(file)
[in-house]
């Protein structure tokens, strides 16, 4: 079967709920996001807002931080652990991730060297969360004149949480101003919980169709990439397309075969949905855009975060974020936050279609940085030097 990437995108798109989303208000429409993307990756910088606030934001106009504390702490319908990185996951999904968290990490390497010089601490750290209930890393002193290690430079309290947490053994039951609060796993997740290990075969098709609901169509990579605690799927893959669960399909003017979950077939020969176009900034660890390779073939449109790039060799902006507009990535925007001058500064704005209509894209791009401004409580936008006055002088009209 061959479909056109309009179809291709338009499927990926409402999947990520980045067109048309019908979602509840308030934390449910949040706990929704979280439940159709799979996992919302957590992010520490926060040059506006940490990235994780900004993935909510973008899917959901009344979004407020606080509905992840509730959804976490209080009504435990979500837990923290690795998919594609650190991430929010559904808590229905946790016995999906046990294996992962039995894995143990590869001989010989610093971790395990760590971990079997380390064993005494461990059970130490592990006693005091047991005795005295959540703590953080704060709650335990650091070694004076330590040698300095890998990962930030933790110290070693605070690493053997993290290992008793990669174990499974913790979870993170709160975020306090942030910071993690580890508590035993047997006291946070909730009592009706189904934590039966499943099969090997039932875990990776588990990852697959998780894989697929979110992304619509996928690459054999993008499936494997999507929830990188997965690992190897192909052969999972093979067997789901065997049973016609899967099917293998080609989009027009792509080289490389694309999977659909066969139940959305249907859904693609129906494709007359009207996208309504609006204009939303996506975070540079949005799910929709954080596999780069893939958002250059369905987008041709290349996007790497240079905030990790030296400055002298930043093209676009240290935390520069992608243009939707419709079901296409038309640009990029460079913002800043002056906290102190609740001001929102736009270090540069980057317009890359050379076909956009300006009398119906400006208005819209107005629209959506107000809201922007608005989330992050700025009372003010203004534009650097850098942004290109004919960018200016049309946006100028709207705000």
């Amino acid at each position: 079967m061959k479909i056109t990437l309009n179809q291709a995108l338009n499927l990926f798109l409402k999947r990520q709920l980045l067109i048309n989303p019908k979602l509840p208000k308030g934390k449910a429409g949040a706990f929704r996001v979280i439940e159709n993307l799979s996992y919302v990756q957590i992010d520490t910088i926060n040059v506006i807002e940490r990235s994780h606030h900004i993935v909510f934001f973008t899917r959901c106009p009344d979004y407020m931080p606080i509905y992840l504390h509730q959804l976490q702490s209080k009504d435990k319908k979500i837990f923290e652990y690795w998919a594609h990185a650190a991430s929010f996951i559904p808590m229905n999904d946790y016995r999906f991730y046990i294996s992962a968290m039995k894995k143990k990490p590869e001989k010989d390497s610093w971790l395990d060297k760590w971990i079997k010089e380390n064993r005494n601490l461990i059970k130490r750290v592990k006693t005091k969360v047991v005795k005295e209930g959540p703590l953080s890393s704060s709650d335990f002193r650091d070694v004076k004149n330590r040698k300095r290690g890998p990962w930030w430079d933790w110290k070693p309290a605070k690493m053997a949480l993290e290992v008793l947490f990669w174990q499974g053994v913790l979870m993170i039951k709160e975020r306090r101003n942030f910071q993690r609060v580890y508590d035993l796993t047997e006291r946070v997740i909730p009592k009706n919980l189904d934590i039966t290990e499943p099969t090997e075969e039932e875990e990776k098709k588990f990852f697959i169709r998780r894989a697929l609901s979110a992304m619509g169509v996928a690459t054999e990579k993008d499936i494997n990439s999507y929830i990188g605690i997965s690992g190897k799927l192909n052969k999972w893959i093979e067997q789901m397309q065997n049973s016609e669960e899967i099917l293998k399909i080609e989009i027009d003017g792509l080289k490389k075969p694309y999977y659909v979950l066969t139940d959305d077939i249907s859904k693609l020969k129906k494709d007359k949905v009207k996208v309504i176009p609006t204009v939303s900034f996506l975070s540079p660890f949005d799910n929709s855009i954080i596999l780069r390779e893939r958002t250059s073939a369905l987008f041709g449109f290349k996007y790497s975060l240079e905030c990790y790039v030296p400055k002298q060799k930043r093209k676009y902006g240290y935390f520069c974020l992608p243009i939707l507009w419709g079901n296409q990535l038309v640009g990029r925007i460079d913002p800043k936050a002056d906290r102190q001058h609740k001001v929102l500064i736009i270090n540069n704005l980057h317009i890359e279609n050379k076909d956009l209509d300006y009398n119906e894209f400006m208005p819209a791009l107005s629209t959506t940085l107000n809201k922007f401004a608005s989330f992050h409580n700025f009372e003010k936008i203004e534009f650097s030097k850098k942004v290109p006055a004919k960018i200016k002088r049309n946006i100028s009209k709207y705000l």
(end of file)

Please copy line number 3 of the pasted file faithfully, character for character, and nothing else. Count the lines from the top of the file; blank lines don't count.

């Amino acid at each position: 079967m061959k479909i056109t990437l309009n179809q291709a995108l338009n499927l990926f798109l409402k999947r990520q709920l980045l067109i048309n989303p019908k979602l509840p208000k308030g934390k449910a429409g949040a706990f929704r996001v979280i439940e159709n993307l799979s996992y919302v990756q957590i992010d520490t910088i926060n040059v506006i807002e940490r990235s994780h606030h900004i993935v909510f934001f973008t899917r959901c106009p009344d979004y407020m931080p606080i509905y992840l504390h509730q959804l976490q702490s209080k009504d435990k319908k979500i837990f923290e652990y690795w998919a594609h990185a650190a991430s929010f996951i559904p808590m229905n999904d946790y016995r999906f991730y046990i294996s992962a968290m039995k894995k143990k990490p590869e001989k010989d390497s610093w971790l395990d060297k760590w971990i079997k010089e380390n064993r005494n601490l461990i059970k130490r750290v592990k006693t005091k969360v047991v005795k005295e209930g959540p703590l953080s890393s704060s709650d335990f002193r650091d070694v004076k004149n330590r040698k300095r290690g890998p990962w930030w430079d933790w110290k070693p309290a605070k690493m053997a949480l993290e290992v008793l947490f990669w174990q499974g053994v913790l979870m993170i039951k709160e975020r306090r101003n942030f910071q993690r609060v580890y508590d035993l796993t047997e006291r946070v997740i909730p009592k009706n919980l189904d934590i039966t290990e499943p099969t090997e075969e039932e875990e990776k098709k588990f990852f697959i169709r998780r894989a697929l609901s979110a992304m619509g169509v996928a690459t054999e990579k993008d499936i494997n990439s999507y929830i990188g605690i997965s690992g190897k799927l192909n052969k999972w893959i093979e067997q789901m397309q065997n049973s016609e669960e899967i099917l293998k399909i080609e989009i027009d003017g792509l080289k490389k075969p694309y999977y659909v979950l066969t139940d959305d077939i249907s859904k693609l020969k129906k494709d007359k949905v009207k996208v309504i176009p609006t204009v939303s900034f996506l975070s540079p660890f949005d799910n929709s855009i954080i596999l780069r390779e893939r958002t250059s073939a369905l987008f041709g449109f290349k996007y790497s975060l240079e905030c990790y790039v030296p400055k002298q060799k930043r093209k676009y902006g240290y935390f520069c974020l992608p243009i939707l507009w419709g079901n296409q990535l038309v640009g990029r925007i460079d913002p800043k936050a002056d906290r102190q001058h609740k001001v929102l500064i736009i270090n540069n704005l980057h317009i890359e279609n050379k076909d956009l209509d300006y009398n119906e894209f400006m208005p819209a791009l107005s629209t959506t940085l107000n809201k922007f401004a608005s989330f992050h409580n700025f009372e003010k936008i203004e534009f650097s030097k850098k942004v290109p006055a004919k960018i200016k002088r049309n946006i100028s009209k709207y705000l």